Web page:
While Michigan is primarily known for Motown and Mustangs, the state is starting to gain a reputation for something unexpected: high-quality wines. As climate change morphs the world’s wine regions, and more winemakers in the Wolverine State get serious about using locally grown vinifera grapes to produce fine wine, Michigan is starting to come into its own.
Michigan comprises five official American Viticultural Areas (AVAs): Lake Michigan Shore and Fennville, located in the southwest corner of the state; and Leelanau Peninsula, Old Mission Peninsula, and Tip of the Mitt, set along the northwestern shores of Lake Michigan.
St. Julian Winery, the state’s oldest producer, will turn 100 years old in 2021, and today, Michigan claims approximately 200 wineries — many of which are located within 25 miles of Lake Michigan. According to the Michigan Craft Beverage Council, the state produced 3.6 million gallons of wine in 2019.
For many years, much of that wine was sweet, often coming from a variety of fruits (after all, the state is known for producing most of America’s tart cherries). Other wines were made from vitis labrusca grapes such as Concord and Niagara, as well as hybrid grapes like Traminette and Chambourcin. Suffice to say, the wines weren’t on par with Napa’s world-class wines.
That began to change when pioneering vintner Ed O’Keefe planted the first vinifera on Old Mission Peninsula about 45 years ago, and opened Chateau Grand Traverse. In the last few decades, winemakers came to realize that they could plant and grow vinifera, and produce high-quality wines. In addition to passion and dedication of the state’s winemakers, western Michigan’s climate and terroir deserve much of the credit for this ongoing transformation.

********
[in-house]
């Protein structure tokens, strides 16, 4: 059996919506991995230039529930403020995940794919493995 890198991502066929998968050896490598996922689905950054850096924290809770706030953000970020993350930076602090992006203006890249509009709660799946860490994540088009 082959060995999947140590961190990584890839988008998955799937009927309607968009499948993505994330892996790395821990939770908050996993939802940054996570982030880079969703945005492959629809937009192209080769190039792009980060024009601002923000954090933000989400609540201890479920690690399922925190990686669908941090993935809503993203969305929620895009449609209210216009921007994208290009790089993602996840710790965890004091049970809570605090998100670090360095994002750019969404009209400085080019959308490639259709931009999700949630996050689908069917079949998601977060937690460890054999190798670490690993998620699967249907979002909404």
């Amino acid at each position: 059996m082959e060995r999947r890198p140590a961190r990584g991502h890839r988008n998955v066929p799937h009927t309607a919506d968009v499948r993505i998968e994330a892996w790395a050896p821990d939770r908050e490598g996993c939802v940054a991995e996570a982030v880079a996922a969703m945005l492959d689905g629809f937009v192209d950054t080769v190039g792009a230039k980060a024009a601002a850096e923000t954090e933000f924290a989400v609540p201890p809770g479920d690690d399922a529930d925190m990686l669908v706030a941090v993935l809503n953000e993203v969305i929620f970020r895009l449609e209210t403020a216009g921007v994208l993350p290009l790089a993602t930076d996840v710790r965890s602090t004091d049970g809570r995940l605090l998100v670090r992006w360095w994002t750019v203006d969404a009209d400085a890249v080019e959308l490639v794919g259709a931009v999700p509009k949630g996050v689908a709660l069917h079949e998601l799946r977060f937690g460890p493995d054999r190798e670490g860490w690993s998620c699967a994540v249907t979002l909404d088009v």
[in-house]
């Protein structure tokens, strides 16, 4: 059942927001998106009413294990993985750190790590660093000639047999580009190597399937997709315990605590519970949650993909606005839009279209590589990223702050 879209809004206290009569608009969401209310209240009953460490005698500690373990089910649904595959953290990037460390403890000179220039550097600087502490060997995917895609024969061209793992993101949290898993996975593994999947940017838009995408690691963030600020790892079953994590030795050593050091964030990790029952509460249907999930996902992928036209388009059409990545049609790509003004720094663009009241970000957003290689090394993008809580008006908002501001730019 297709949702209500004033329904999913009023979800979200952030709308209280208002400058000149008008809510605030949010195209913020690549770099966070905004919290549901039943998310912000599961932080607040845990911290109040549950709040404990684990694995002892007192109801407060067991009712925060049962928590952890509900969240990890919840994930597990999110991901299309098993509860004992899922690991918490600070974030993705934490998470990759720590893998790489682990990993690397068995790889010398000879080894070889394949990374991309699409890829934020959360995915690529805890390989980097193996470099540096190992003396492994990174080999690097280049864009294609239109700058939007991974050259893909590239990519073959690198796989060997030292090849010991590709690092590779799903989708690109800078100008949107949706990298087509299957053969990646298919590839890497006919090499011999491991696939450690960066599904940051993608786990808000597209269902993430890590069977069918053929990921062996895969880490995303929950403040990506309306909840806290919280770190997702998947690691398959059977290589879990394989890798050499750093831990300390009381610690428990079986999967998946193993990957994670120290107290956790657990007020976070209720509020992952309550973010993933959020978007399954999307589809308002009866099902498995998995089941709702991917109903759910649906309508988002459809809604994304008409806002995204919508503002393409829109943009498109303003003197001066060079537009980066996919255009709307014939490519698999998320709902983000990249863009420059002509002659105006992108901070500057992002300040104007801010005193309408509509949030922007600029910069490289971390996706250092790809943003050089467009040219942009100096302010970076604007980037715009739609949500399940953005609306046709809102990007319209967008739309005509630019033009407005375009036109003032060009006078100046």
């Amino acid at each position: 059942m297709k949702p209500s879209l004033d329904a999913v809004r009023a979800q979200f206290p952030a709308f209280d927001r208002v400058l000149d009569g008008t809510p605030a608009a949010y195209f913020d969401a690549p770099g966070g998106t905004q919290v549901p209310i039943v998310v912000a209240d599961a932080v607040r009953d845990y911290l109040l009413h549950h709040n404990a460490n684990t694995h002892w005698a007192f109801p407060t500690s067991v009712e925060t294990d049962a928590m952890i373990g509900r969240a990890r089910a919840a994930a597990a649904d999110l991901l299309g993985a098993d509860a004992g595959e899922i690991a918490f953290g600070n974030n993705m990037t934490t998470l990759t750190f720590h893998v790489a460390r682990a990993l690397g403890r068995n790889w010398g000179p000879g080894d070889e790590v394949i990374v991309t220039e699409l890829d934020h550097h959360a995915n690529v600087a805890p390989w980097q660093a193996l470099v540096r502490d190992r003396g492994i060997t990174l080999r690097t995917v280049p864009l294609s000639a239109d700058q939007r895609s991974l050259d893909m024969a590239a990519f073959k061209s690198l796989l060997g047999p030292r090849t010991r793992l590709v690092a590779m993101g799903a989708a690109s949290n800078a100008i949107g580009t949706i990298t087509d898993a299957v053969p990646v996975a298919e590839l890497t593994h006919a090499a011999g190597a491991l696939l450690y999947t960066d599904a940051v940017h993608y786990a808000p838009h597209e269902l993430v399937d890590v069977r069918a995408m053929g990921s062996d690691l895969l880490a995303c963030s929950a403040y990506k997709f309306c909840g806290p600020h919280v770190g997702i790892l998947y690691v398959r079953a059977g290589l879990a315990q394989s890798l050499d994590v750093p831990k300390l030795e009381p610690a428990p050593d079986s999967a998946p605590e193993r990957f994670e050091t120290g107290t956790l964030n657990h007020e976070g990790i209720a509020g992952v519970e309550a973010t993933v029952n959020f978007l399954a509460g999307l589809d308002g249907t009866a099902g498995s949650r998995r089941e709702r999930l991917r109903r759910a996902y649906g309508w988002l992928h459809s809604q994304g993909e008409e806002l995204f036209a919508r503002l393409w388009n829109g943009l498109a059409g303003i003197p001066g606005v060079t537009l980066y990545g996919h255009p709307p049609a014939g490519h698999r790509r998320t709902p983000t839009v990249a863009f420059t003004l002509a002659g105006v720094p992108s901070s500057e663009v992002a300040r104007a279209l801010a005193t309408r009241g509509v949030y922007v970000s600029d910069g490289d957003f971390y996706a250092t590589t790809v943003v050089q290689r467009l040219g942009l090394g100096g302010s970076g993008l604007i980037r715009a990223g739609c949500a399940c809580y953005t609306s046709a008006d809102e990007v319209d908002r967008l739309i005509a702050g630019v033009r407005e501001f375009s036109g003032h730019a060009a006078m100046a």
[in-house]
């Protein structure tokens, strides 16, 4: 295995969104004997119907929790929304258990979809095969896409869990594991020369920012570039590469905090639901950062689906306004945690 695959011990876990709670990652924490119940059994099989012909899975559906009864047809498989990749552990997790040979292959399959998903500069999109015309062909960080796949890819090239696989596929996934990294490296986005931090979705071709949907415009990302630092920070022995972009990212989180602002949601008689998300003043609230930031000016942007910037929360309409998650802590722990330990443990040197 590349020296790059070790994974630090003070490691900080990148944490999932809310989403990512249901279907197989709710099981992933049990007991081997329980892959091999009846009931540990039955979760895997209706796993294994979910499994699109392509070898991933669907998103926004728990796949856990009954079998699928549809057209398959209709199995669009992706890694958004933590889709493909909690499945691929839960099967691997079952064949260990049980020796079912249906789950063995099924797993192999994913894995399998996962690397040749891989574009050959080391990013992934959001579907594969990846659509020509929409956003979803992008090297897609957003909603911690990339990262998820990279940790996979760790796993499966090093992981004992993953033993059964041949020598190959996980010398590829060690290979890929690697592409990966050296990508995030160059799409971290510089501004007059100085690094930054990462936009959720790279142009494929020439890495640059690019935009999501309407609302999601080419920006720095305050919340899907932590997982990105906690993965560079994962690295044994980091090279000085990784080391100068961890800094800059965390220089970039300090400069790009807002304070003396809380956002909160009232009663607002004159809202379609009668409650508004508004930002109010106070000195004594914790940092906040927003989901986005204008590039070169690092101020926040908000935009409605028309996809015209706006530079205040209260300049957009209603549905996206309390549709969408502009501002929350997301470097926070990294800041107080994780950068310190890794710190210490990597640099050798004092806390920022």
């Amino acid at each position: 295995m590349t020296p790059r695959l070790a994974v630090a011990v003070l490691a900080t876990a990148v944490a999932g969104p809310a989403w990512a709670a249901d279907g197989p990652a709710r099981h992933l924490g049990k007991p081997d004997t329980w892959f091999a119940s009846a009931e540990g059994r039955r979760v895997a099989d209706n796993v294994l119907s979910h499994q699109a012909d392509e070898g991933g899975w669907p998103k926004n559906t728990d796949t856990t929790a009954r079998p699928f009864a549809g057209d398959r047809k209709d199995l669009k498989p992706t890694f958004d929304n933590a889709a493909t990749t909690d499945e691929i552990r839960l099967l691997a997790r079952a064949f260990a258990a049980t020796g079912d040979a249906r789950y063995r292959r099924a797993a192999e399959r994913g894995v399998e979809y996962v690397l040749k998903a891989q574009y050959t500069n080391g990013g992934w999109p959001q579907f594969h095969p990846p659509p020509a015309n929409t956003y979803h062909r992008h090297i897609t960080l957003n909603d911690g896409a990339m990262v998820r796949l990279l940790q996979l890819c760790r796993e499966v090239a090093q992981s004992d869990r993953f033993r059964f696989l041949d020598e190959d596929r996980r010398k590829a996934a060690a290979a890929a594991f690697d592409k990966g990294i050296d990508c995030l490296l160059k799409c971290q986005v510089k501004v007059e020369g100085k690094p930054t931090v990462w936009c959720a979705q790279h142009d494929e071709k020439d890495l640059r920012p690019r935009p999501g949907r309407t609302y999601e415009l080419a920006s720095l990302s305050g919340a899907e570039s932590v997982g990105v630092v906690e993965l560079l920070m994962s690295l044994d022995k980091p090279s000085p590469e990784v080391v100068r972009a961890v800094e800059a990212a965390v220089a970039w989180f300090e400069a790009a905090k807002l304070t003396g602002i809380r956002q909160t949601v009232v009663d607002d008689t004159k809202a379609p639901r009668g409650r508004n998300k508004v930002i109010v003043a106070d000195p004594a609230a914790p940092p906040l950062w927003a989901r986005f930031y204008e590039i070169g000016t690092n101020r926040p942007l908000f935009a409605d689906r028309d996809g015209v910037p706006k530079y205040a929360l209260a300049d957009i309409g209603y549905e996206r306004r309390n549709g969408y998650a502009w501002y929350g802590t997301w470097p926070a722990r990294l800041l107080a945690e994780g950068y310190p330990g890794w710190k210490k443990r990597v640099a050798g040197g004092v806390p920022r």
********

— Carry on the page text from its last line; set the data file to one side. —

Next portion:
“Lake Michigan is a huge factor; it keeps things a bit warmer in the winter and vines don’t die off,” says Keith Whitten, former general manager at Daisies restaurant in Chicago, which dedicates about a third of its list to wines from the Great Lakes Basin. “The southwest area of Michigan sits six to eight miles inland, where there’s a distinct ridgeline formed by glaciers. And in the north, Old Mission Peninsula is so narrow that you have the gentle hillsides going from the lake to the midpoint of the peninsula, offering exposure to sunshine.”
Further, the overall area has a longer growing season that usually starts with a delayed bud break in mid-spring and can stretch into November. According to Robert Brengman, owner and winemaker at Brengman Brothers Winery in Traverse City, this allows grapes to hang on the vines longer, giving the seeds a chance to ripen and resulting in more balanced wines. But while that longer growing season benefits all of Michigan, there are definitely two distinct growing areas.
“Michigan isn’t just Michigan,” says Amanda Danielson, partner and sommelier at Trattoria Stella in Traverse City. “The regions couldn’t be more different from each other.”
Old Mission and Leelanau peninsulas have become known for producing wines from cooler-climate grape varieties like Riesling, Pinot Blanc, Gruner Veltliner, Cabernet Franc, Gamay, Blaufränkisch, and more. Here, you can find balanced wines with bright acidity, lower alcohol, and subtle flavors with spice and herbaceousness.
Cool-climate varieties can also grow in the Lake Michigan Shore and Fennville areas, located 200-plus miles south of Old Mission and Leelanau. In addition, the slightly warmer climate of the southern AVAs allows these regions to grow grapes such as Cabernet Sauvignon, Merlot, Syrah, Pinot Noir, Pinot Gris, and Chardonnay, to produce robust, hearty wines. While the areas are different from each other, there is something that ties Michigan wines together.